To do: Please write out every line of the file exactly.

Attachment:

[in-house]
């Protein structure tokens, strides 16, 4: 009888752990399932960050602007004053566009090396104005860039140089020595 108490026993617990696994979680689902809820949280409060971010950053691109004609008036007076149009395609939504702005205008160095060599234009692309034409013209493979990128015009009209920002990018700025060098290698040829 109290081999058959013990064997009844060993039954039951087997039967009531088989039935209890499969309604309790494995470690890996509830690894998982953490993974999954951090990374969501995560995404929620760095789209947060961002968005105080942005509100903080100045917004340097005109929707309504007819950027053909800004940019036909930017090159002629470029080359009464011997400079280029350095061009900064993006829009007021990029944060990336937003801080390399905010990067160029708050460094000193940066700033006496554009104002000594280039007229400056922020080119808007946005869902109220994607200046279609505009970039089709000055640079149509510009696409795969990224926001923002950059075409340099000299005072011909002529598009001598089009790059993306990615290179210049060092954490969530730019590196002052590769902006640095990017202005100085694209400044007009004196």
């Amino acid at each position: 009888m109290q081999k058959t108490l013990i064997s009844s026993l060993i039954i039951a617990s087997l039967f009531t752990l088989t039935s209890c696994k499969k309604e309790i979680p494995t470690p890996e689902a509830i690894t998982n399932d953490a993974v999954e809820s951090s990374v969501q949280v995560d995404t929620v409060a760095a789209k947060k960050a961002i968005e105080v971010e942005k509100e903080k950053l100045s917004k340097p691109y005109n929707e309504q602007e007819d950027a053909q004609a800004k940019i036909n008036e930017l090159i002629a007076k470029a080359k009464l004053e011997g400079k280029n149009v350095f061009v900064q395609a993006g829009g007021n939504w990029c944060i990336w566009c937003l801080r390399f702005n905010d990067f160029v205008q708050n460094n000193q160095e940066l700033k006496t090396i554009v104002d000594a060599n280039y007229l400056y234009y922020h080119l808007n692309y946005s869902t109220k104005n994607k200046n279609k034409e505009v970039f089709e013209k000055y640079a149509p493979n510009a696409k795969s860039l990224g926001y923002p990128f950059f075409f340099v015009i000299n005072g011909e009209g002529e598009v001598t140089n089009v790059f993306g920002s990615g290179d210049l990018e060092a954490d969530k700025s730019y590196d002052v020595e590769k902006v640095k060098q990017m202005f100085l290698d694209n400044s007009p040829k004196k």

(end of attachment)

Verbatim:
[in-house]
């Protein structure tokens, strides 16, 4: 009888752990399932960050602007004053566009090396104005860039140089020595 108490026993617990696994979680689902809820949280409060971010950053691109004609008036007076149009395609939504702005205008160095060599234009692309034409013209493979990128015009009209920002990018700025060098290698040829 109290081999058959013990064997009844060993039954039951087997039967009531088989039935209890499969309604309790494995470690890996509830690894998982953490993974999954951090990374969501995560995404929620760095789209947060961002968005105080942005509100903080100045917004340097005109929707309504007819950027053909800004940019036909930017090159002629470029080359009464011997400079280029350095061009900064993006829009007021990029944060990336937003801080390399905010990067160029708050460094000193940066700033006496554009104002000594280039007229400056922020080119808007946005869902109220994607200046279609505009970039089709000055640079149509510009696409795969990224926001923002950059075409340099000299005072011909002529598009001598089009790059993306990615290179210049060092954490969530730019590196002052590769902006640095990017202005100085694209400044007009004196």
């Amino acid at each position: 009888m109290q081999k058959t108490l013990i064997s009844s026993l060993i039954i039951a617990s087997l039967f009531t752990l088989t039935s209890c696994k499969k309604e309790i979680p494995t470690p890996e689902a509830i690894t998982n399932d953490a993974v999954e809820s951090s990374v969501q949280v995560d995404t929620v409060a760095a789209k947060k960050a961002i968005e105080v971010e942005k509100e903080k950053l100045s917004k340097p691109y005109n929707e309504q602007e007819d950027a053909q004609a800004k940019i036909n008036e930017l090159i002629a007076k470029a080359k009464l004053e011997g400079k280029n149009v350095f061009v900064q395609a993006g829009g007021n939504w990029c944060i990336w566009c937003l801080r390399f702005n905010d990067f160029v205008q708050n460094n000193q160095e940066l700033k006496t090396i554009v104002d000594a060599n280039y007229l400056y234009y922020h080119l808007n692309y946005s869902t109220k104005n994607k200046n279609k034409e505009v970039f089709e013209k000055y640079a149509p493979n510009a696409k795969s860039l990224g926001y923002p990128f950059f075409f340099v015009i000299n005072g011909e009209g002529e598009v001598t140089n089009v790059f993306g920002s990615g290179d210049l990018e060092a954490d969530k700025s730019y590196d002052v020595e590769k902006v640095k060098q990017m202005f100085l290698d694209n400044s007009p040829k004196k």